Zeibekiko (Greek: Ζεϊμπέκικο) is a Greek folk dance with a rhythmic pattern of 9/4 or else 9/8 (broken down as 1/8 + 1/16 + 1/16 + 1/8 + 1/8 + 1/8 + 1/16 + 1/16 + 1/8 + 1/8 + 1/8).
The name is derived from Zeibek warriors of Anatolia, but old folklore said that the name of the dance comes from the words Zei, as a derivative of Greek God Zeus, and the phrygian word bekos, which means bread according to Herodotus. According to this folk etymology, it symbolizes the union of the spirit with the body and it is believed that it was danced in honor of Greek gods.
The dance is of free choreographic structure. Although in older times the dance was danced by a pair of either the same or opposite sex, some consider it a solo dance and find it offensive to be interrupted by another dancer. Occasionally dancers perform feats such as standing on a glass of wine or a chair or fireplace, or picking up a table, adding a sense of a little braggadocio and humor.
In reality though, zeibekiko reflects the somatic expression of personal defeat and deep pain! One has to be a tough guy to be able to dance it properly and with true passion.
My brother always calls me the queen of the fridge. The reason behind this imperial title is the fact that from an almost empty fridge, several times and in short order, I have prepared for him dishes that were satisfying and fulfilling, and from what he claims, fair of an expensive restaurant. Fact is, when the fridge happens to be empty, my imagination is immensely activated and makes the odds and ends of the fridge meet in a frenzied rhythm in my loved ones plate. Anyway, I suppose that this happens to almost everybody with a daring palate and forgiving guests.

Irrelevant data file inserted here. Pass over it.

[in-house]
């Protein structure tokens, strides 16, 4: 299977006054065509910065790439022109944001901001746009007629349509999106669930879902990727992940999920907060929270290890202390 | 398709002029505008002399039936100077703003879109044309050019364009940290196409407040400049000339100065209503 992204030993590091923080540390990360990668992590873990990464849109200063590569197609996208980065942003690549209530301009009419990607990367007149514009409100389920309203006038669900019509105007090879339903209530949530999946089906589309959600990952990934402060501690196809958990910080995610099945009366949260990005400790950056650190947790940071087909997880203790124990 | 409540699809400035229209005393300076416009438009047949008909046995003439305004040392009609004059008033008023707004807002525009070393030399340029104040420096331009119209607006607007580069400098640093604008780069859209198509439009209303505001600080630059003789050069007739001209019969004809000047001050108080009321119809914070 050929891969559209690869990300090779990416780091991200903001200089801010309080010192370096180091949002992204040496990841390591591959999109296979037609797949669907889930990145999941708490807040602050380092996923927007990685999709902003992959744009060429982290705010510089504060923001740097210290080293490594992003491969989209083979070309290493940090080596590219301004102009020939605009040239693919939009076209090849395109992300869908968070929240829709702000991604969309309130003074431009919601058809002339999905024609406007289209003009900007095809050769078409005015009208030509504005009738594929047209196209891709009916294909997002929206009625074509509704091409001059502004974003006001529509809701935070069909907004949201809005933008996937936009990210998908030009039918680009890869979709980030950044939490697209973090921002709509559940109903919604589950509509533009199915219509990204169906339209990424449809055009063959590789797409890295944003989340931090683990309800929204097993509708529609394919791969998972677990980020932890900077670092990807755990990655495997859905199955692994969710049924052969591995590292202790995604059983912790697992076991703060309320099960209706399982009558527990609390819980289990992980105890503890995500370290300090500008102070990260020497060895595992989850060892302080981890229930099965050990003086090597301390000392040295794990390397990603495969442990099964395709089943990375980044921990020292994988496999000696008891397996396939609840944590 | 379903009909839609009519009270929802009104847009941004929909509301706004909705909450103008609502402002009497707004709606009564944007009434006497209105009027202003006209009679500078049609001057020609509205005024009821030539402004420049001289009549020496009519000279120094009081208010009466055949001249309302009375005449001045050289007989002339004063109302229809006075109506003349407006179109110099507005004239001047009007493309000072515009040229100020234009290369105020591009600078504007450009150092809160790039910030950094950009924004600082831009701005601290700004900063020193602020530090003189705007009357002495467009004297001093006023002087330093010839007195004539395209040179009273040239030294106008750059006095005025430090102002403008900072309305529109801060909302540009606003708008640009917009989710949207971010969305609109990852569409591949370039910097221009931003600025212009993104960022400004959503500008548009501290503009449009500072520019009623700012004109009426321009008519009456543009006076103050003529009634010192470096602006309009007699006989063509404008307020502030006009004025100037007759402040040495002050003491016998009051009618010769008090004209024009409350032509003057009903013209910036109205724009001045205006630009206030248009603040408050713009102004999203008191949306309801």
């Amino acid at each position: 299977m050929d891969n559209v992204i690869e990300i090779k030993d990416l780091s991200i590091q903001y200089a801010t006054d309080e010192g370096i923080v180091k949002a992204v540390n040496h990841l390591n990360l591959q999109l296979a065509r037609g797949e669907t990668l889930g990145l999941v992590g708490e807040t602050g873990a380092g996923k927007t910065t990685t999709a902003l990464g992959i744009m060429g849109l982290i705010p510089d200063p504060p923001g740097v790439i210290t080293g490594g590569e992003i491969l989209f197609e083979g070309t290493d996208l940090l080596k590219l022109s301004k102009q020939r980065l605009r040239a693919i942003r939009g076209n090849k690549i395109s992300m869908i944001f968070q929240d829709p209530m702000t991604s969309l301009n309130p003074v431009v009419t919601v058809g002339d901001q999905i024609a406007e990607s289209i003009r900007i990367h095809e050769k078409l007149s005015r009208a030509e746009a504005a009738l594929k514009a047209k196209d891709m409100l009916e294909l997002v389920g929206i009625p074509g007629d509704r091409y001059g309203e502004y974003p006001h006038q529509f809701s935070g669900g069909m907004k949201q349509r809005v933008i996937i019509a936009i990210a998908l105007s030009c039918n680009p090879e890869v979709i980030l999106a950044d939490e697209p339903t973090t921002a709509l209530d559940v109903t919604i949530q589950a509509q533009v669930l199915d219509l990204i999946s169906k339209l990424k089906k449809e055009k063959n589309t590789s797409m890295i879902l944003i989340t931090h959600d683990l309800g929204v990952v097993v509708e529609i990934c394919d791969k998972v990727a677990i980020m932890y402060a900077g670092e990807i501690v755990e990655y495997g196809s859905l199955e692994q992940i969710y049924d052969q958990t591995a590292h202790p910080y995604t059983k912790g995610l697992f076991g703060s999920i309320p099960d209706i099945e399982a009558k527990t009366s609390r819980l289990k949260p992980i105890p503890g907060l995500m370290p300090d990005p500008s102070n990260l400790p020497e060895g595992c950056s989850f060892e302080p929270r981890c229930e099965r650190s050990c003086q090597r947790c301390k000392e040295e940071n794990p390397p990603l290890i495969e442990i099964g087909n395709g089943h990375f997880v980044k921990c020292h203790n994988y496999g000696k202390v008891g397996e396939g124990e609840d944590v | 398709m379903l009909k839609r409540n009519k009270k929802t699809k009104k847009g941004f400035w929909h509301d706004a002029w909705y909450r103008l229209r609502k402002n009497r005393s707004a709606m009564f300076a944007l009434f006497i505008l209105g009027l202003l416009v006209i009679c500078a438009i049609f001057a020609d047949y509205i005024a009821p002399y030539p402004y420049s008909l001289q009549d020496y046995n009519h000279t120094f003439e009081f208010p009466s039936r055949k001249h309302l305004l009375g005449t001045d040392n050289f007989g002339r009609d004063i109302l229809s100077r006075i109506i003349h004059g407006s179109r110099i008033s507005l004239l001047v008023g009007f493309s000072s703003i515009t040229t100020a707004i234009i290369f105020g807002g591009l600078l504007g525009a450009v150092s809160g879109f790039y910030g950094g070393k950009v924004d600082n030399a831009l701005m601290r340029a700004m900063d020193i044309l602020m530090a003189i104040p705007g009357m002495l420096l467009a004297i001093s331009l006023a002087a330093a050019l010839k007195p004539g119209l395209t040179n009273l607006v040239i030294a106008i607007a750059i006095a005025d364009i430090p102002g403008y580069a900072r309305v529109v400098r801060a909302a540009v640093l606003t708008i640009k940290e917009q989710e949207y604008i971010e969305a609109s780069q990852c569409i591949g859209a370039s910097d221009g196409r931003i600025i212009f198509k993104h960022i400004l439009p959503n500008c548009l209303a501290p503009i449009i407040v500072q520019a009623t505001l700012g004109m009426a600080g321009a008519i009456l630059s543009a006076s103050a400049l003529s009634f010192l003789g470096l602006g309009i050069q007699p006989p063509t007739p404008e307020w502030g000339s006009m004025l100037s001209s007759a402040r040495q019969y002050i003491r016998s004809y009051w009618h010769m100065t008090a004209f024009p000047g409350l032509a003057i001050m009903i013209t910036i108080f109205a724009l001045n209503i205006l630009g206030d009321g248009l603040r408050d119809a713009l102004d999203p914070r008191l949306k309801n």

The creative use of leftovers is another favorite occupation of mine. I consider it my task to use any leftovers and to not throw a single bite in the garbage can. The following recipe has ingredients that we don’t necessarily have in our fridge, every day, but uses cooked, leftover chicken. Small bits of cheese remaining unwanted in the fridge may be used in place of the ones asked for in the recipe. Continue reading →
Let us begin with the masculine character of the wilds and of hunting. Whereas the life of the normal woman in Greek mythology and life is completely defined in terms of her place in the home and the family, the man moves between the world of the home and the outside. The most extreme form of the outside is the wilds and the life of the hunter. This is a sphere the woman will never enter unless she denies her nature as a woman, adopts the life of man, and becomes a virgin huntress.
However, the hunter’s movement between the home and the wilds causes tensions in many myths. Thus a number of stories have their starting point in suspicions of women about what hunters do while they are away from home, or in their resentment about the time and energy devoted to hunting. This applies not only to hunting but to war, which again removes men from the home and in which the women can take no part.